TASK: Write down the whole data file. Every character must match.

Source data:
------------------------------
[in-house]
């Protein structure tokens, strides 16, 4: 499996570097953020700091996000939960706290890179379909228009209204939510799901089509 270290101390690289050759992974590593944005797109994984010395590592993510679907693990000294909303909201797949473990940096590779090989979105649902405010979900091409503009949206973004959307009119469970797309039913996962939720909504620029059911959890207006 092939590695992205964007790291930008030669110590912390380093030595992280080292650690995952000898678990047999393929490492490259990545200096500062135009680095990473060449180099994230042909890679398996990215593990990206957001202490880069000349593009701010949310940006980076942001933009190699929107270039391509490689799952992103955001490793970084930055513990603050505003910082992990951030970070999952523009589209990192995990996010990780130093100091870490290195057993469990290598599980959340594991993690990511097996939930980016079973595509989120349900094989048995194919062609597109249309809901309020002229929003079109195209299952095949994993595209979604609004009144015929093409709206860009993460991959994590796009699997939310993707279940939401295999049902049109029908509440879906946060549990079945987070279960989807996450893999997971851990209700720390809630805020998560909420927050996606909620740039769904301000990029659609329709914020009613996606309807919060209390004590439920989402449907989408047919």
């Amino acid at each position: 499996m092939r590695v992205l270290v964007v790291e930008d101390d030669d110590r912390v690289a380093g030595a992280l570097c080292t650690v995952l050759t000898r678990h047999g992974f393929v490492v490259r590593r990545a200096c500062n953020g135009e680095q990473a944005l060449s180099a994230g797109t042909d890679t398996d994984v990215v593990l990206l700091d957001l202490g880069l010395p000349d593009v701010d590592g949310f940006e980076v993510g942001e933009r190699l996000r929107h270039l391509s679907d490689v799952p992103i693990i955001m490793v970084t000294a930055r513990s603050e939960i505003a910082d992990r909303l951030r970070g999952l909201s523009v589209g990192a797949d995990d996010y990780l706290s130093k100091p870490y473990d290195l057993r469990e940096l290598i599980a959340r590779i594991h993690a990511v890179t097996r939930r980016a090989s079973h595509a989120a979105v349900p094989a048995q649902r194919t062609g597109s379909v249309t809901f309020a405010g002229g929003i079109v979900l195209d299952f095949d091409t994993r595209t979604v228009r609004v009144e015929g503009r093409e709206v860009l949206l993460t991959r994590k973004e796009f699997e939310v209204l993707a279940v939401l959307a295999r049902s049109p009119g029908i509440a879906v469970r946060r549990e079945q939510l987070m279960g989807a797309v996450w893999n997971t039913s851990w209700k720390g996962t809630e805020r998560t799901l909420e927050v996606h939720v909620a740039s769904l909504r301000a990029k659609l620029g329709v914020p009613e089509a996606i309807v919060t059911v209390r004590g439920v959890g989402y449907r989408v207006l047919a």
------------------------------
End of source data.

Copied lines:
[in-house]
């Protein structure tokens, strides 16, 4: 499996570097953020700091996000939960706290890179379909228009209204939510799901089509 270290101390690289050759992974590593944005797109994984010395590592993510679907693990000294909303909201797949473990940096590779090989979105649902405010979900091409503009949206973004959307009119469970797309039913996962939720909504620029059911959890207006 092939590695992205964007790291930008030669110590912390380093030595992280080292650690995952000898678990047999393929490492490259990545200096500062135009680095990473060449180099994230042909890679398996990215593990990206957001202490880069000349593009701010949310940006980076942001933009190699929107270039391509490689799952992103955001490793970084930055513990603050505003910082992990951030970070999952523009589209990192995990996010990780130093100091870490290195057993469990290598599980959340594991993690990511097996939930980016079973595509989120349900094989048995194919062609597109249309809901309020002229929003079109195209299952095949994993595209979604609004009144015929093409709206860009993460991959994590796009699997939310993707279940939401295999049902049109029908509440879906946060549990079945987070279960989807996450893999997971851990209700720390809630805020998560909420927050996606909620740039769904301000990029659609329709914020009613996606309807919060209390004590439920989402449907989408047919």
């Amino acid at each position: 499996m092939r590695v992205l270290v964007v790291e930008d101390d030669d110590r912390v690289a380093g030595a992280l570097c080292t650690v995952l050759t000898r678990h047999g992974f393929v490492v490259r590593r990545a200096c500062n953020g135009e680095q990473a944005l060449s180099a994230g797109t042909d890679t398996d994984v990215v593990l990206l700091d957001l202490g880069l010395p000349d593009v701010d590592g949310f940006e980076v993510g942001e933009r190699l996000r929107h270039l391509s679907d490689v799952p992103i693990i955001m490793v970084t000294a930055r513990s603050e939960i505003a910082d992990r909303l951030r970070g999952l909201s523009v589209g990192a797949d995990d996010y990780l706290s130093k100091p870490y473990d290195l057993r469990e940096l290598i599980a959340r590779i594991h993690a990511v890179t097996r939930r980016a090989s079973h595509a989120a979105v349900p094989a048995q649902r194919t062609g597109s379909v249309t809901f309020a405010g002229g929003i079109v979900l195209d299952f095949d091409t994993r595209t979604v228009r609004v009144e015929g503009r093409e709206v860009l949206l993460t991959r994590k973004e796009f699997e939310v209204l993707a279940v939401l959307a295999r049902s049109p009119g029908i509440a879906v469970r946060r549990e079945q939510l987070m279960g989807a797309v996450w893999n997971t039913s851990w209700k720390g996962t809630e805020r998560t799901l909420e927050v996606h939720v909620a740039s769904l909504r301000a990029k659609l620029g329709v914020p009613e089509a996606i309807v919060t059911v209390r004590g439920v959890g989402y449907r989408v207006l047919a």